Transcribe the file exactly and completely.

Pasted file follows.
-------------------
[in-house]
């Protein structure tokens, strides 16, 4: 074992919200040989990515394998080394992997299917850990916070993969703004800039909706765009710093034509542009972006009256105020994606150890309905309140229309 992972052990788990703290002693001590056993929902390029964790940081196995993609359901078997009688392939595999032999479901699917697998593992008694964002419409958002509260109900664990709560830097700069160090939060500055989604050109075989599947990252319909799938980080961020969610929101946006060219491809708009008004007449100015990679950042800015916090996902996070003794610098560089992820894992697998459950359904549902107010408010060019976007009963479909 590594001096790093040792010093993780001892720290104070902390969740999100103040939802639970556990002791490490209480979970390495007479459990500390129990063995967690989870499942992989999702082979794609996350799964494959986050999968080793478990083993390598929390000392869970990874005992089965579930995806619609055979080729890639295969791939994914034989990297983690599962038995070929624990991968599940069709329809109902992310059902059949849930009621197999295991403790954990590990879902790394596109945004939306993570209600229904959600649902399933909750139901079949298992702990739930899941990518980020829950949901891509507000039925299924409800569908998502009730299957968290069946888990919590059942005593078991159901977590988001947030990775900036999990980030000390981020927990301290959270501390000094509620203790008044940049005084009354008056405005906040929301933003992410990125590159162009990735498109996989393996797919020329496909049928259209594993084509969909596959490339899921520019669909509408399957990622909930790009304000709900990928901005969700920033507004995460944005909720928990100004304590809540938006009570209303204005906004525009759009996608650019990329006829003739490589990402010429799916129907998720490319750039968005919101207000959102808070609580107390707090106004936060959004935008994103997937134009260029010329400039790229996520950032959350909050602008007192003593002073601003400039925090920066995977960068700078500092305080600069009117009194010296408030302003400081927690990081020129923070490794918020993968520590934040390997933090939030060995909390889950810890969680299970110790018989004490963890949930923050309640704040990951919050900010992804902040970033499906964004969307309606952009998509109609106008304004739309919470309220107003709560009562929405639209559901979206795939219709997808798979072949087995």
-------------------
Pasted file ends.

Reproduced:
[in-house]
């Protein structure tokens, strides 16, 4: 074992919200040989990515394998080394992997299917850990916070993969703004800039909706765009710093034509542009972006009256105020994606150890309905309140229309 992972052990788990703290002693001590056993929902390029964790940081196995993609359901078997009688392939595999032999479901699917697998593992008694964002419409958002509260109900664990709560830097700069160090939060500055989604050109075989599947990252319909799938980080961020969610929101946006060219491809708009008004007449100015990679950042800015916090996902996070003794610098560089992820894992697998459950359904549902107010408010060019976007009963479909 590594001096790093040792010093993780001892720290104070902390969740999100103040939802639970556990002791490490209480979970390495007479459990500390129990063995967690989870499942992989999702082979794609996350799964494959986050999968080793478990083993390598929390000392869970990874005992089965579930995806619609055979080729890639295969791939994914034989990297983690599962038995070929624990991968599940069709329809109902992310059902059949849930009621197999295991403790954990590990879902790394596109945004939306993570209600229904959600649902399933909750139901079949298992702990739930899941990518980020829950949901891509507000039925299924409800569908998502009730299957968290069946888990919590059942005593078991159901977590988001947030990775900036999990980030000390981020927990301290959270501390000094509620203790008044940049005084009354008056405005906040929301933003992410990125590159162009990735498109996989393996797919020329496909049928259209594993084509969909596959490339899921520019669909509408399957990622909930790009304000709900990928901005969700920033507004995460944005909720928990100004304590809540938006009570209303204005906004525009759009996608650019990329006829003739490589990402010429799916129907998720490319750039968005919101207000959102808070609580107390707090106004936060959004935008994103997937134009260029010329400039790229996520950032959350909050602008007192003593002073601003400039925090920066995977960068700078500092305080600069009117009194010296408030302003400081927690990081020129923070490794918020993968520590934040390997933090939030060995909390889950810890969680299970110790018989004490963890949930923050309640704040990951919050900010992804902040970033499906964004969307309606952009998509109609106008304004739309919470309220107003709560009562929405639209559901979206795939219709997808798979072949087995």